Let's suppose that a dispute started from disagreement about some statement(s). It has been developing to further statements and finally returned to the origial one(s).

May we say:

So we've gotten to the starting point!

So we've gotten to where we've started!

What would be an idiomatic way to say this?


We've come back to where we started.

We've gone back to where we started.

It would also be possible to say ironically or sarcastically:

We've arrived at where we started.

We've gotten to where we started.

Note that the start occurred entirely in the past, so we wouldn't use the present perfect, "have started".

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  • Thank you! Could you please also explain why the later two are ironic or sarcastic, while the former two aren't (If I've got it right)? And could you please explain why the start occurred entirely in the past? What is wrong with the present perfect here? – Alexey Jan 17 '19 at 15:15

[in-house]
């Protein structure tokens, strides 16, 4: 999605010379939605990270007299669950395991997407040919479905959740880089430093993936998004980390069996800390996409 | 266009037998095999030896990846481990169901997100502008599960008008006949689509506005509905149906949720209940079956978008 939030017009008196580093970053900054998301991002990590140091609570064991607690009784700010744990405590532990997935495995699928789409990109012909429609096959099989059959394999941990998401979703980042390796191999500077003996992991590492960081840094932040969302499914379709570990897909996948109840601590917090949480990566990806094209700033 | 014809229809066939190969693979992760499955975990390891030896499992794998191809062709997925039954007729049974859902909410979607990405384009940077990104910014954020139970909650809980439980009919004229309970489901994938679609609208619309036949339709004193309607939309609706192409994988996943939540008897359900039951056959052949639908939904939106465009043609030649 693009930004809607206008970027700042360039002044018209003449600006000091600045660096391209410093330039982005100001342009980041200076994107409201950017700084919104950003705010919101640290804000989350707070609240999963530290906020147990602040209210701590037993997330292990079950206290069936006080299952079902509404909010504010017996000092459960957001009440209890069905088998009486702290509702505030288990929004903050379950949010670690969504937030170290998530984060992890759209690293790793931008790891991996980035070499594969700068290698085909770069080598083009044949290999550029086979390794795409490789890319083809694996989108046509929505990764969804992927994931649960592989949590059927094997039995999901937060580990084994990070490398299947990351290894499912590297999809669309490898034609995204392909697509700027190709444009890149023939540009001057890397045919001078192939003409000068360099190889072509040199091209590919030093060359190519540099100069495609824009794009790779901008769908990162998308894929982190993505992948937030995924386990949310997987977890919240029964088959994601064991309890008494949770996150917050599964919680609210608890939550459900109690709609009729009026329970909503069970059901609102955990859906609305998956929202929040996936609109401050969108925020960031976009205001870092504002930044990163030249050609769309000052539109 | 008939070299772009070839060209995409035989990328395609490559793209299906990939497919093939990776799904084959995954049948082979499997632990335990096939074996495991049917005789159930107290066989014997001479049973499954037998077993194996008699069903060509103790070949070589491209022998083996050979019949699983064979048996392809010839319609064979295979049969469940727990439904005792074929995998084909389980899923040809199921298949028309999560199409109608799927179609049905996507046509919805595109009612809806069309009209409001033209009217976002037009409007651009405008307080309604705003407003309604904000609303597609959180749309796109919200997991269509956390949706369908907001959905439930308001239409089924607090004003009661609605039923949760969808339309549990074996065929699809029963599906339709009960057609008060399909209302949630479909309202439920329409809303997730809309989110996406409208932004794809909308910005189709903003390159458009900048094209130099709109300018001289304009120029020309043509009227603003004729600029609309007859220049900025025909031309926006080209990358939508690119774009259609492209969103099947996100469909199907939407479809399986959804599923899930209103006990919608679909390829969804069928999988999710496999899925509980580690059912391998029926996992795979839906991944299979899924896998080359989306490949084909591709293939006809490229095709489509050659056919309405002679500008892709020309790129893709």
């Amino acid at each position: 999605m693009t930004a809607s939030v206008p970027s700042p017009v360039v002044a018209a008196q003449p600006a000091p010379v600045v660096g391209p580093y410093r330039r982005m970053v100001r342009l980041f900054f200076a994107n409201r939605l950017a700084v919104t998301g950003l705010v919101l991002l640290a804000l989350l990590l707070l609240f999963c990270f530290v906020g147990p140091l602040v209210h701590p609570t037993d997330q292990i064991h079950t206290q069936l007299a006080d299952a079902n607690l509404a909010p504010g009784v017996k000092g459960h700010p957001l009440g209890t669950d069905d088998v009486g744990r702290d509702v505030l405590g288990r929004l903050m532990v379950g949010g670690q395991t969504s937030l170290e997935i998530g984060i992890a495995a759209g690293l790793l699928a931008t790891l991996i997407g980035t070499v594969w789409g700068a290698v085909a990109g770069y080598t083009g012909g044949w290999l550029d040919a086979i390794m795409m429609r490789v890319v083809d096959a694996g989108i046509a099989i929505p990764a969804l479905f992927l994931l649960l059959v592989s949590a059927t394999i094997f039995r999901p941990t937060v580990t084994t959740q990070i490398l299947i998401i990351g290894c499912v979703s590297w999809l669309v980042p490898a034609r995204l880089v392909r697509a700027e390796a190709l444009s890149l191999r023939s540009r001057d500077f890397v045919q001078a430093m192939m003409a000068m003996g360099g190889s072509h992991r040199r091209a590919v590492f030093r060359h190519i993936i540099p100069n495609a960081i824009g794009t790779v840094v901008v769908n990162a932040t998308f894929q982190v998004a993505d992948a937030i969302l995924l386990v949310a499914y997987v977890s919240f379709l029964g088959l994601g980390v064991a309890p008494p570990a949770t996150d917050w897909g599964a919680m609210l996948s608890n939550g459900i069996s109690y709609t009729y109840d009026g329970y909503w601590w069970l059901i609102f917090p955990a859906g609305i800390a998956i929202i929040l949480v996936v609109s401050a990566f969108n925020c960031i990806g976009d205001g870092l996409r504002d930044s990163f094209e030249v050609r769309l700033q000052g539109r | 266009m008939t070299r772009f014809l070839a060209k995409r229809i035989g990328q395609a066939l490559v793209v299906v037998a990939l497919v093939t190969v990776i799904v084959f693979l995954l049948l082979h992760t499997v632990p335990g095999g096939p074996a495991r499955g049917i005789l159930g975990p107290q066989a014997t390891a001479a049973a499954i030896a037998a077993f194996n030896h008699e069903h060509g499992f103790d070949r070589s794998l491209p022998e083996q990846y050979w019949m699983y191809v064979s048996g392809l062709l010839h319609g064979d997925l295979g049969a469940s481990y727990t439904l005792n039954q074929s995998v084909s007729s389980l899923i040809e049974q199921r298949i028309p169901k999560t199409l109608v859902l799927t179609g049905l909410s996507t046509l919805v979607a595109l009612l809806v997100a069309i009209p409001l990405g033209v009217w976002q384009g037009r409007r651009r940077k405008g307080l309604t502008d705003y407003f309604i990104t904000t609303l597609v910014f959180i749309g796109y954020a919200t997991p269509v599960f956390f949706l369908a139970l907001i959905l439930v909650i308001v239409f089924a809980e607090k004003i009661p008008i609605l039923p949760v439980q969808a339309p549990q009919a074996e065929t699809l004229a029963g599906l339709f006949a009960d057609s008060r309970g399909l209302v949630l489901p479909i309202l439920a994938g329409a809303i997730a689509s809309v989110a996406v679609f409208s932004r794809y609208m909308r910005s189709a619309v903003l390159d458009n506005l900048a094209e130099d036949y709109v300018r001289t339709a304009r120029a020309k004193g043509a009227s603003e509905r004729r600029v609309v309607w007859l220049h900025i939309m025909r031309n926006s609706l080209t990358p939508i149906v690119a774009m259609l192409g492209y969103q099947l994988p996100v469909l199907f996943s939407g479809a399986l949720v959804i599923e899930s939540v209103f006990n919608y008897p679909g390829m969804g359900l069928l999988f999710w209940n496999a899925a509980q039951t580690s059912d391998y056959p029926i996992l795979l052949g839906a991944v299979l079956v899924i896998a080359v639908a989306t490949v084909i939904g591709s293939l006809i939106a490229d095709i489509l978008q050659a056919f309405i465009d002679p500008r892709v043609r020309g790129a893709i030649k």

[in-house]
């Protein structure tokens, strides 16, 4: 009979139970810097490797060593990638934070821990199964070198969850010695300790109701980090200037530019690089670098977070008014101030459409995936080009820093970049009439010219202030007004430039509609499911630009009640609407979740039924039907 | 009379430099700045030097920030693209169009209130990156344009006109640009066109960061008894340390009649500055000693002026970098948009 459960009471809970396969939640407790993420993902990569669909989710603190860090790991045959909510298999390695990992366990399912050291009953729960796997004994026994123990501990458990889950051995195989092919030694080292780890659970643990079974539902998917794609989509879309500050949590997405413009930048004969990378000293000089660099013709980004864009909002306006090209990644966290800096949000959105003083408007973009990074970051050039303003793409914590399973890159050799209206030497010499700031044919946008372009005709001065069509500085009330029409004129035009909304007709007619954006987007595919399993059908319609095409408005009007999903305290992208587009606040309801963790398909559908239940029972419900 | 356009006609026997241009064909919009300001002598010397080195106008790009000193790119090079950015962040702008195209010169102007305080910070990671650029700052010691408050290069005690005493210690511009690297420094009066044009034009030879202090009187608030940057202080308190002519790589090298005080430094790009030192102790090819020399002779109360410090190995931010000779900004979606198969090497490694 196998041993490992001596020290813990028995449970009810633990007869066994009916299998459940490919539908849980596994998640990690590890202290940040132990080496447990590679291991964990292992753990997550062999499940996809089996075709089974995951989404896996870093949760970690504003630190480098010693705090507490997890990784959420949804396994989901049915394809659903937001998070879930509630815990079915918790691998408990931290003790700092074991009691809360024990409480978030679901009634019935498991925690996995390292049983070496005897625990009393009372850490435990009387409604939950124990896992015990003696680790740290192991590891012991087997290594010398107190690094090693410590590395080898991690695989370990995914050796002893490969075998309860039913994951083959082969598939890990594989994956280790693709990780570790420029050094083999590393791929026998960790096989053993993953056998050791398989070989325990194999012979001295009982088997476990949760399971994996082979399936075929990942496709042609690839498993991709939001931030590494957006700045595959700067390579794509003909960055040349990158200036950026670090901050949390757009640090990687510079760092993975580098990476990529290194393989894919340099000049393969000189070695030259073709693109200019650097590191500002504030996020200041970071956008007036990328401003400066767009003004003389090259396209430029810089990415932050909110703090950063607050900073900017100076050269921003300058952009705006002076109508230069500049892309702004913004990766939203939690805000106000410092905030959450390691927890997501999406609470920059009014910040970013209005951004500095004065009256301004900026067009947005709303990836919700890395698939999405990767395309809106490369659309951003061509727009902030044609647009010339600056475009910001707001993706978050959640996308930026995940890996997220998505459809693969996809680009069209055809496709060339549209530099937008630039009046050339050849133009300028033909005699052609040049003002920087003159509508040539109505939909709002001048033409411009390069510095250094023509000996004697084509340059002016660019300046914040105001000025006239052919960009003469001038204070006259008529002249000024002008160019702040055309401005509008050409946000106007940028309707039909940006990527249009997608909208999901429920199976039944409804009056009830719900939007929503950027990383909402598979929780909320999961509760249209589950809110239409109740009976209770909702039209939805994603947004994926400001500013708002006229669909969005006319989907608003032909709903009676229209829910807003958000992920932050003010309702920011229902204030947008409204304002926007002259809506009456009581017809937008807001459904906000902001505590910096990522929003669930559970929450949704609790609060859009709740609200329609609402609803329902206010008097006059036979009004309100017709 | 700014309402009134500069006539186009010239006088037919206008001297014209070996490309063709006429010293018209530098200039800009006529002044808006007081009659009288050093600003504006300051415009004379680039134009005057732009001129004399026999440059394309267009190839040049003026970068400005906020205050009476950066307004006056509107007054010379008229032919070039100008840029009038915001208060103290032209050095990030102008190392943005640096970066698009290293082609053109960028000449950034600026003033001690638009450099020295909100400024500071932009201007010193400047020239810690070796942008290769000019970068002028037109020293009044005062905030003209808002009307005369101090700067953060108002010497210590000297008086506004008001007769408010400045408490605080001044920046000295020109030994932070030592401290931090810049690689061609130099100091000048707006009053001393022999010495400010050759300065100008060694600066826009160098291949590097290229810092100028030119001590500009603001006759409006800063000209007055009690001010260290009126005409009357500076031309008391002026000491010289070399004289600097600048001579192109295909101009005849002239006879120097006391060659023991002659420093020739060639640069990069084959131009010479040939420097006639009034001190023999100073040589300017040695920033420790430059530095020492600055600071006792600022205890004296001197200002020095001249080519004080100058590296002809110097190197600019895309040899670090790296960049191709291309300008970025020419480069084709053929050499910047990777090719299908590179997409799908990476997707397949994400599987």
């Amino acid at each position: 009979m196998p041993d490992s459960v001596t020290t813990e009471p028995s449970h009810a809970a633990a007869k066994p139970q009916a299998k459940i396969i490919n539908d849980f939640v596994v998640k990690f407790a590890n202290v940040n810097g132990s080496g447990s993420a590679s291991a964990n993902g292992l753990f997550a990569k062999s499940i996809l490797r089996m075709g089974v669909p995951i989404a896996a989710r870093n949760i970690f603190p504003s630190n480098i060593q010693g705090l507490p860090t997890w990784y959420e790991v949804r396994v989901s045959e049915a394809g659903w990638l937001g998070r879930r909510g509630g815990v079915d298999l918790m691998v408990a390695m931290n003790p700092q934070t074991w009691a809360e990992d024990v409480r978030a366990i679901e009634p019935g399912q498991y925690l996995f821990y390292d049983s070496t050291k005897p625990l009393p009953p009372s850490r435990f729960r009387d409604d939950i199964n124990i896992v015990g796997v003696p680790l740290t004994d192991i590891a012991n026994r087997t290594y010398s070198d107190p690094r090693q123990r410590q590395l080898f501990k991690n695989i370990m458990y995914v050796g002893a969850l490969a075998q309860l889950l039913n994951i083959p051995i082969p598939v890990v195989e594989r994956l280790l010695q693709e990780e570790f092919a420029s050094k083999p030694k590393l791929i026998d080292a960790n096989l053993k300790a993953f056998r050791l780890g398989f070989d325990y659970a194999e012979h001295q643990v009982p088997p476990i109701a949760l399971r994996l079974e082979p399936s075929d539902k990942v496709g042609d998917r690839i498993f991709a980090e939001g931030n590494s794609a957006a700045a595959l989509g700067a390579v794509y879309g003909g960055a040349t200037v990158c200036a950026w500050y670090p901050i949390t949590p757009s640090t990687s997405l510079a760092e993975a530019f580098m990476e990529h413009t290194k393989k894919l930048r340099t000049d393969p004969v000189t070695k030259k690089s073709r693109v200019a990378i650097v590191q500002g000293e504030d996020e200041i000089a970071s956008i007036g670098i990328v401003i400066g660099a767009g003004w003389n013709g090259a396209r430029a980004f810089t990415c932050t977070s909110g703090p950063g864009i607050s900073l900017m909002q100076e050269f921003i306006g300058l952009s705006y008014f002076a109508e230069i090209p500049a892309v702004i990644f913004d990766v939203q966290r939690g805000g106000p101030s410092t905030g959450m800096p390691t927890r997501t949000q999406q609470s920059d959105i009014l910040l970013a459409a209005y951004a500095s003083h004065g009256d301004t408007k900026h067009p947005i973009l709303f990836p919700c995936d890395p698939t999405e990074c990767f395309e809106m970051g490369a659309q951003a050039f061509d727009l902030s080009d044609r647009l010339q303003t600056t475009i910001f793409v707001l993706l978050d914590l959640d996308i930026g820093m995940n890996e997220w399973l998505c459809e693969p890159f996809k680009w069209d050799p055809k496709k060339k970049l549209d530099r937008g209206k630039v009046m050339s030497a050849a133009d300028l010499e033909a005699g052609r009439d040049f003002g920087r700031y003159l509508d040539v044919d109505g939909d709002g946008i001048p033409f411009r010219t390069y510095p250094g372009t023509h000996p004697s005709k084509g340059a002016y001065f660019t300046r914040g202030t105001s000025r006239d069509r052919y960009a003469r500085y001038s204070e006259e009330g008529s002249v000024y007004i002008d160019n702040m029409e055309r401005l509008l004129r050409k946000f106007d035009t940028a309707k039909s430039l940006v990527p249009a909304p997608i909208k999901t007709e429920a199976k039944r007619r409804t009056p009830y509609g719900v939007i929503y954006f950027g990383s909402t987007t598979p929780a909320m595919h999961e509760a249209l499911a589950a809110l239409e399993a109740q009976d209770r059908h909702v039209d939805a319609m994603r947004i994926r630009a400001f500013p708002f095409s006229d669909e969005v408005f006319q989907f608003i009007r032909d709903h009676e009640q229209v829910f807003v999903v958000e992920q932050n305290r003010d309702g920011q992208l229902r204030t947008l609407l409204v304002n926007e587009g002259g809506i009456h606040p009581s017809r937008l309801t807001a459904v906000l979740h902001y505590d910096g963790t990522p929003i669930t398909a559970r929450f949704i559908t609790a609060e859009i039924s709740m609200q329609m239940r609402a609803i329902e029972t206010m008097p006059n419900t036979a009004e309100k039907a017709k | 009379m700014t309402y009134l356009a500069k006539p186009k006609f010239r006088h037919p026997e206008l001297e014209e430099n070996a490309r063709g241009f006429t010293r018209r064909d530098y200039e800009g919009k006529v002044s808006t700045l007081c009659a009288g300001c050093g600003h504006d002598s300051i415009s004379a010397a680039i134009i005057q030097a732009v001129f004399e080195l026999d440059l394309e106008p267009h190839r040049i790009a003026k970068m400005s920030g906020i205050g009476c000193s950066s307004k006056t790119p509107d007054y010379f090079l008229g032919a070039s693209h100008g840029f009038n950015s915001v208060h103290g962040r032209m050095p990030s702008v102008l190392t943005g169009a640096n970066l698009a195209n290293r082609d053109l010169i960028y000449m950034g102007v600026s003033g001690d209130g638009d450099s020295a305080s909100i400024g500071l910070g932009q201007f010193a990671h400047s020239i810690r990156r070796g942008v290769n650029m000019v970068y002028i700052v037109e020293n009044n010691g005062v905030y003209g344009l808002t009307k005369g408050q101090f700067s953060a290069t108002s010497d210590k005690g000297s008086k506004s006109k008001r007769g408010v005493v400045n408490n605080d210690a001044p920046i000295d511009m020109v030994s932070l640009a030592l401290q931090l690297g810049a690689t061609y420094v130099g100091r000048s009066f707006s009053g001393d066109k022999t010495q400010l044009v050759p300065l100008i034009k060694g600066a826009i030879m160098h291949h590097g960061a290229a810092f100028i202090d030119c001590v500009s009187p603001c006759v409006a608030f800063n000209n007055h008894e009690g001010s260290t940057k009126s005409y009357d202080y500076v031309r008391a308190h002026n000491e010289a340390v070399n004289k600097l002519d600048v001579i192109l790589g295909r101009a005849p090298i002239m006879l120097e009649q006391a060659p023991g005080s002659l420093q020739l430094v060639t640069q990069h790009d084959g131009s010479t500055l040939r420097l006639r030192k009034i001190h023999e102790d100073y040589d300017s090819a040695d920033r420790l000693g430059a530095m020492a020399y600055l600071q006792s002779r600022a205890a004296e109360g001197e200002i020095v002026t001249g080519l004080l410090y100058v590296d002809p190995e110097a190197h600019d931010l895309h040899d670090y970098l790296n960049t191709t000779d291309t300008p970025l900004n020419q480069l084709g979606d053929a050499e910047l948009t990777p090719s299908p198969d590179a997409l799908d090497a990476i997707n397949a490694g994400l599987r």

• The origin-time of a journey is in the past once that journey has commenced and progressed. We can say We have begun our journey but we cannot say that when the journey's end has been reached. arrive refers to the destination. To call the origin the destination can only be ironic, since it is counterfactual. You've gotten nowhere if you've gotten to your starting point. – Tᴚoɯɐuo Jan 17 '19 at 15:38

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